Abed Abu Sharefa’s hand was on the front door of his home in Jalazone refugee camp as Israeli soldiers worked to break through from the other side and arrest him.
The scar under his left eyebrow, where the metal door blew inwards, is still visible seven years on. Abu Sharefa, 25, told Al Jazeera that his right ear still hurts from the beatings he received at the hands of Israeli interrogators early in the 14-month detention that followed his violent arrest.
Abu Sharefa, who has a tattoo of an M16 rifle on his chest, is among dozens of residents of Jalazone refugee camp near Ramallah who say they are suffering from post-traumatic stress disorder after being arrested, detained and tortured by Israeli security forces.
Residents of Jalazone, which is near the Israeli settlement of Beit El, are often targeted for arrest amid frequent clashes with Israeli soldiers.
Sitting in front of a rusted electric heater, Abu Sharefa takes long draws from a cigarette as he describes being beaten by Israeli interrogators. He reenacts the stress positions he says he was forced into for long hours while detained in the basement of a compound in Jerusalem.
“Even before I was interrogated, I knew detention would be violent; I’d heard about other Jalazone detainees’ experiences,” Abu Sharefa said. “In one way or another, there is always violence in Israeli detention. I’m afraid to be arrested again.”
Abu Sharefa, who was detained twice after his first arrest, says he now has difficulty sleeping. He lifts his hands, palms facing out, to show his chewed nails, which he says he bites incessantly and nervously. He says he frequently considers suicide.
“Abed changed completely,” said Tahani, Abu Sharefa’s older sister. “Sometimes when we tried to speak to him, he didn’t respond, like he had experienced some trauma. He’s still nervous and agitated.”
Mohammad Absi, a psychologist with the Ramallah-based Treatment and Rehabilitation Centre (TRC) who has worked in Jalazone refugee camp since 2009, says he has treated around 100 former detainees who experienced torture, abuse or mistreatment while in Israeli detention.
Abu Sharefa’s experience was severe, Absi said, but such anxiety upon release is not uncommon. “Individuals who experience psychological torture or severe stressors manifest symptoms like Abed’s,” he said.
According to Addameer, a Palestinian human rights group, there are currently 7,000 Palestinians in Israeli-administered prisons. There have been hundreds of cases of alleged torture over the past 15 years.
Nour Alyan, 27, has been arrested five times and spent a total of eight years in Israeli prison. He recently replaced the front door of his home in the Jalazone camp for a fourth time, after Israeli soldiers broke it down to arrest him in mid-2014. Alyan was most recently released in February.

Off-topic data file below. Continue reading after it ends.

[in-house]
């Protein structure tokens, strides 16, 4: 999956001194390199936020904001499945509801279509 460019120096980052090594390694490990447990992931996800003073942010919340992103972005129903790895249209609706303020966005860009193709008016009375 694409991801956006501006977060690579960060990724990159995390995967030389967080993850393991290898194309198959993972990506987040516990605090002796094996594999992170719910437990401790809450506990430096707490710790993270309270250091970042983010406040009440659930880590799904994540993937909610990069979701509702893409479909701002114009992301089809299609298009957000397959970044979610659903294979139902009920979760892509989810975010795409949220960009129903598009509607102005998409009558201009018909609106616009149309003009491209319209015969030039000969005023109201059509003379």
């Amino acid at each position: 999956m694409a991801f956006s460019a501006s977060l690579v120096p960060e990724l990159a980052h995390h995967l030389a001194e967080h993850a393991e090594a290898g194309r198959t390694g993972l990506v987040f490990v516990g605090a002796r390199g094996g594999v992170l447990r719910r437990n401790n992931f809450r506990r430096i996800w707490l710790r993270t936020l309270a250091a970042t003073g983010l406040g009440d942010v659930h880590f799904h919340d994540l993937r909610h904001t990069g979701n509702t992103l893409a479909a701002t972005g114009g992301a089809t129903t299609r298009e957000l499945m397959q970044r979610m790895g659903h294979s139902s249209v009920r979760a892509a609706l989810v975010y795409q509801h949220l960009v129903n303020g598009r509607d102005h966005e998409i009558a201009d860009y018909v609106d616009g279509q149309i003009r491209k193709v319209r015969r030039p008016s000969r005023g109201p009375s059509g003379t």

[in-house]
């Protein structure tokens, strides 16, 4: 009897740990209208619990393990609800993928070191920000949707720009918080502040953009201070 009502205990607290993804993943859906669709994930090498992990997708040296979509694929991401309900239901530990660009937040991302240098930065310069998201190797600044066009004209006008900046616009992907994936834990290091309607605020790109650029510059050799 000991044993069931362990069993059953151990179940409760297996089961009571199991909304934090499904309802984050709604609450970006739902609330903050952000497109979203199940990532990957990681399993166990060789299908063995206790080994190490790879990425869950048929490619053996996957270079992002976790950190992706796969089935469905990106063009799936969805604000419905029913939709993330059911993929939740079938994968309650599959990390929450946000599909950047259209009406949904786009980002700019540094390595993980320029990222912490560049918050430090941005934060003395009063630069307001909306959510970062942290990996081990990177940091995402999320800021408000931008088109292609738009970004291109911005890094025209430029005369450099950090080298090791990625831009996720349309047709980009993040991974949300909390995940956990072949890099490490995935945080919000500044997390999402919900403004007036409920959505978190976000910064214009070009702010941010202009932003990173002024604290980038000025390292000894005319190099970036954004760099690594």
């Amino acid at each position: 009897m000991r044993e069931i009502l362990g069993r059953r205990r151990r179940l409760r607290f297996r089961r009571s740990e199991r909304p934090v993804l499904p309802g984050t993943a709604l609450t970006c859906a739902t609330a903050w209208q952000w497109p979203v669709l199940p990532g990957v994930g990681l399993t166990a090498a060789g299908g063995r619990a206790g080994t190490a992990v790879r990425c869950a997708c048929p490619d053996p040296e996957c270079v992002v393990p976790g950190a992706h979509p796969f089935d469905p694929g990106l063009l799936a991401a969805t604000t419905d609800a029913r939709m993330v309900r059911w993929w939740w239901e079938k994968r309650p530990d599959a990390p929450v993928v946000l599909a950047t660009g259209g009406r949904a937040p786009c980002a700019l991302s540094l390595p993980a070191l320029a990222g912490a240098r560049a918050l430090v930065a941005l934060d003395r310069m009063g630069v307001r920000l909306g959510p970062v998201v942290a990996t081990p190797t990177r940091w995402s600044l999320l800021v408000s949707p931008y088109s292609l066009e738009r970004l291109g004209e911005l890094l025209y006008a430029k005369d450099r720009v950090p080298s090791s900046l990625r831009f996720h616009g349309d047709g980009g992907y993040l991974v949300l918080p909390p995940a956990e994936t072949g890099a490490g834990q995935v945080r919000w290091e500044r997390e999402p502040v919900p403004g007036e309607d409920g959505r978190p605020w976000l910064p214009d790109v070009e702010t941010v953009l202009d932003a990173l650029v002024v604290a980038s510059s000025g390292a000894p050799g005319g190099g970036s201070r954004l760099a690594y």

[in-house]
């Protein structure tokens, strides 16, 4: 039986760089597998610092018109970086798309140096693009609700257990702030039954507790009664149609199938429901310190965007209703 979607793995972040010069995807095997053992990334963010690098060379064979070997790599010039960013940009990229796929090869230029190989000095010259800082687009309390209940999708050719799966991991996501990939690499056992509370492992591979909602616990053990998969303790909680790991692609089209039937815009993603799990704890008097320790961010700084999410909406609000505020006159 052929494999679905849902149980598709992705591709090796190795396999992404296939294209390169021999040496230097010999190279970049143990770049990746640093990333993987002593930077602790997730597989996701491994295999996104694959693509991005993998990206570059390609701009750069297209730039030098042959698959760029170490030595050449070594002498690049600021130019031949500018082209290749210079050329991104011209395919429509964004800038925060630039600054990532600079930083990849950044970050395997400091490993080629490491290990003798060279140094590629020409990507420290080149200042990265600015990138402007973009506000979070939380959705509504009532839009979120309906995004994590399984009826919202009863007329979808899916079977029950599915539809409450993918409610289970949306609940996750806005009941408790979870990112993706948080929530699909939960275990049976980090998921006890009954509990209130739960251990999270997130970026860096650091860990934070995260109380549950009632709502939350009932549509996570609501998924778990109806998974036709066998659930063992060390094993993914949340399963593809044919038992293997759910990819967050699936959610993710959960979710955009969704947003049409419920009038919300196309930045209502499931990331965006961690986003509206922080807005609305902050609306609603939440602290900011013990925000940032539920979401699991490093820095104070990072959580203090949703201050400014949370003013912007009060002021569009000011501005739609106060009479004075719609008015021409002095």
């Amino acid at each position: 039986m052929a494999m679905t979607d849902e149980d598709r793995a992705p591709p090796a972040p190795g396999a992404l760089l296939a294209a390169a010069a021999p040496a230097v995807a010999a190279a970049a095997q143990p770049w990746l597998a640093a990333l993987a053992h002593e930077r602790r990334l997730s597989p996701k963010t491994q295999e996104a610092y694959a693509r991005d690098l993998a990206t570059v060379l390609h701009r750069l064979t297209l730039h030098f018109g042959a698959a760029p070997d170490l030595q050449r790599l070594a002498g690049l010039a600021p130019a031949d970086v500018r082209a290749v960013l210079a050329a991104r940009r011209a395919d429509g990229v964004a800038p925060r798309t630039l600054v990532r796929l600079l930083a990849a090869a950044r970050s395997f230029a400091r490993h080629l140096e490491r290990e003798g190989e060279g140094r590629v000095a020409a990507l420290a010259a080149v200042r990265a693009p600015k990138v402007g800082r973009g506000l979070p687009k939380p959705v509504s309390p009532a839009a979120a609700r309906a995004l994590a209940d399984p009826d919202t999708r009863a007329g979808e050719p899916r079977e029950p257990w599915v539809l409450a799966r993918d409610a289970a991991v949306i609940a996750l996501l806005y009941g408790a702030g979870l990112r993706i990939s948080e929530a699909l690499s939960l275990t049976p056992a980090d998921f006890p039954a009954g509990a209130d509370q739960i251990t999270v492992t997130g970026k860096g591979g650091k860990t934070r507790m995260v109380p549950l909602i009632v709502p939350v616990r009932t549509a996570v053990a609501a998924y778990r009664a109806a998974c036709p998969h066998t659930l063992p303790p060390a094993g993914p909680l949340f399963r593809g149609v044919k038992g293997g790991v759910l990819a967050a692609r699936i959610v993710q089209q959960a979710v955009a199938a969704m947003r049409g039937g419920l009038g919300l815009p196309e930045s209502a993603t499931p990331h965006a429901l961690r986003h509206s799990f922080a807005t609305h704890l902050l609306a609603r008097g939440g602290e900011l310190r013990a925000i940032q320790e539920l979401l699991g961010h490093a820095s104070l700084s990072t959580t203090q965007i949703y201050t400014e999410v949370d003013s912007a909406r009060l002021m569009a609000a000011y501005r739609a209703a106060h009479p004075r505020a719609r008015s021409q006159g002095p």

Alyan said he was held in stress positions for hours, and in solitary confinement for more than two weeks. Many in the camp – including eight of his cousins – who say they were mistreated while in Israeli custody are now struggling with depression and sleeping problems, he said.
“Someone who has experienced trauma is usually helped and supported by their community, but everyone here is psychologically tired,” Alyan told Al Jazeera.
Psychiatrist Mahmud Sehwail, who founded the TRC, said the consequences of this type of torture are “devastating” for communities.
“Torture does not aim to kill an individual; it aims to kill an individual’s spirit. It aims to alter their mentality and character,” Sehwail said. “In reality, though, torture alters not just a victim, but a victim’s family, their community, and their society.”
With limited rehabilitative resources available and dwindling donor funds to organisations like the TRC, some former detainees have turned instead to “smoking drugs, or alcohol”, Alyan said.
Israeli human rights groups B’Tselem and HaMoked recently released a report detailing abuses against Palestinian detainees at the Shikma facility in southern Israel. Based on affidavits and witness accounts of 116 Palestinians, the report found they were subjected to a variety of abuses, some of which were “tantamount to torture”.
The report found that that such abuse was facilitated by a “broad network of partners” as Israeli justice officials turned “a blind eye”.
Israel’s Ministry of Justice maintains that Israeli interrogations “are conducted within the confines of the law and with the aim of pre-emptively foiling and preventing illegal activities aimed at harming state security, its democratic regimes or its institutions”, noting that detention facilities “are under constant and continuous inspection of several internal and external reviewing bodies”.
Since 2001, the Public Committee Against Torture in Israel, working in concert with Palestinian and Israeli rights groups, has submitted at least 950 complaints of torture to the Israeli Security Agency, at least 95 percent of which were on behalf of Palestinians.
None have resulted in criminal investigations. “The Israeli system protects torture in Shabak interrogations,” the committee’s CEO, Rachel Stroumsa, told Al Jazeera.
“It legalises these interrogations [and] it exempts interrogators from the rule of law … At stake is whether Israel sees itself as a military society, living in fear, acting out of fear, acting in ways it will not be able to countenance later – or whether we see ourselves as a law-abiding society.”
Source Al Jazeera